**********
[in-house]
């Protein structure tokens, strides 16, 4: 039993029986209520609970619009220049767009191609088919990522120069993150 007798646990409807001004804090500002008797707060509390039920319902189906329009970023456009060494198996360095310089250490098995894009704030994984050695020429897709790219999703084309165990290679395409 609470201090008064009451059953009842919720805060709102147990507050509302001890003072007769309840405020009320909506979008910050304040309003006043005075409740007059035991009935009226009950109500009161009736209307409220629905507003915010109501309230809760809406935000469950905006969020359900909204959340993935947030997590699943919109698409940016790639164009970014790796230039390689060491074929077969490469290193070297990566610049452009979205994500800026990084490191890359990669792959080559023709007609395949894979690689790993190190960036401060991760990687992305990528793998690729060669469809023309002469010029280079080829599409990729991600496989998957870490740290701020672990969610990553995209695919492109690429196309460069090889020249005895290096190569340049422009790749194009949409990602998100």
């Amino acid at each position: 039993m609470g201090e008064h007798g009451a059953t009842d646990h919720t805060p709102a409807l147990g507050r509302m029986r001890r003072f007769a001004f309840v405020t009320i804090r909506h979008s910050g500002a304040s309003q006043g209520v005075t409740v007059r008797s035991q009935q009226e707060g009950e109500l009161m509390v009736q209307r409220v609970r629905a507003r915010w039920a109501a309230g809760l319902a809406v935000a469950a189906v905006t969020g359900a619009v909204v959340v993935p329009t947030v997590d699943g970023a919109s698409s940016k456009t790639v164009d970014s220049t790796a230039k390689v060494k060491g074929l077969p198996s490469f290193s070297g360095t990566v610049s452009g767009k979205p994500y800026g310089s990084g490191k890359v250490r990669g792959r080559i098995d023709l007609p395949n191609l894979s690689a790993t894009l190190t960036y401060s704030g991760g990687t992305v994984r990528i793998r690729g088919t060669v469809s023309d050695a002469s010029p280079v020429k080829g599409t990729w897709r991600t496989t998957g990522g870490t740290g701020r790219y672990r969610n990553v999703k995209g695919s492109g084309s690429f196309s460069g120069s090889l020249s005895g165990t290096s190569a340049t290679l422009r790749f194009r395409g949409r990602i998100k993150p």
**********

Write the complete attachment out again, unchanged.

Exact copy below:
[in-house]
């Protein structure tokens, strides 16, 4: 039993029986209520609970619009220049767009191609088919990522120069993150 007798646990409807001004804090500002008797707060509390039920319902189906329009970023456009060494198996360095310089250490098995894009704030994984050695020429897709790219999703084309165990290679395409 609470201090008064009451059953009842919720805060709102147990507050509302001890003072007769309840405020009320909506979008910050304040309003006043005075409740007059035991009935009226009950109500009161009736209307409220629905507003915010109501309230809760809406935000469950905006969020359900909204959340993935947030997590699943919109698409940016790639164009970014790796230039390689060491074929077969490469290193070297990566610049452009979205994500800026990084490191890359990669792959080559023709007609395949894979690689790993190190960036401060991760990687992305990528793998690729060669469809023309002469010029280079080829599409990729991600496989998957870490740290701020672990969610990553995209695919492109690429196309460069090889020249005895290096190569340049422009790749194009949409990602998100």
């Amino acid at each position: 039993m609470g201090e008064h007798g009451a059953t009842d646990h919720t805060p709102a409807l147990g507050r509302m029986r001890r003072f007769a001004f309840v405020t009320i804090r909506h979008s910050g500002a304040s309003q006043g209520v005075t409740v007059r008797s035991q009935q009226e707060g009950e109500l009161m509390v009736q209307r409220v609970r629905a507003r915010w039920a109501a309230g809760l319902a809406v935000a469950a189906v905006t969020g359900a619009v909204v959340v993935p329009t947030v997590d699943g970023a919109s698409s940016k456009t790639v164009d970014s220049t790796a230039k390689v060494k060491g074929l077969p198996s490469f290193s070297g360095t990566v610049s452009g767009k979205p994500y800026g310089s990084g490191k890359v250490r990669g792959r080559i098995d023709l007609p395949n191609l894979s690689a790993t894009l190190t960036y401060s704030g991760g990687t992305v994984r990528i793998r690729g088919t060669v469809s023309d050695a002469s010029p280079v020429k080829g599409t990729w897709r991600t496989t998957g990522g870490t740290g701020r790219y672990r969610n990553v999703k995209g695919s492109g084309s690429f196309s460069g120069s090889l020249s005895g165990t290096s190569a340049t290679l422009r790749f194009r395409g949409r990602i998100k993150p």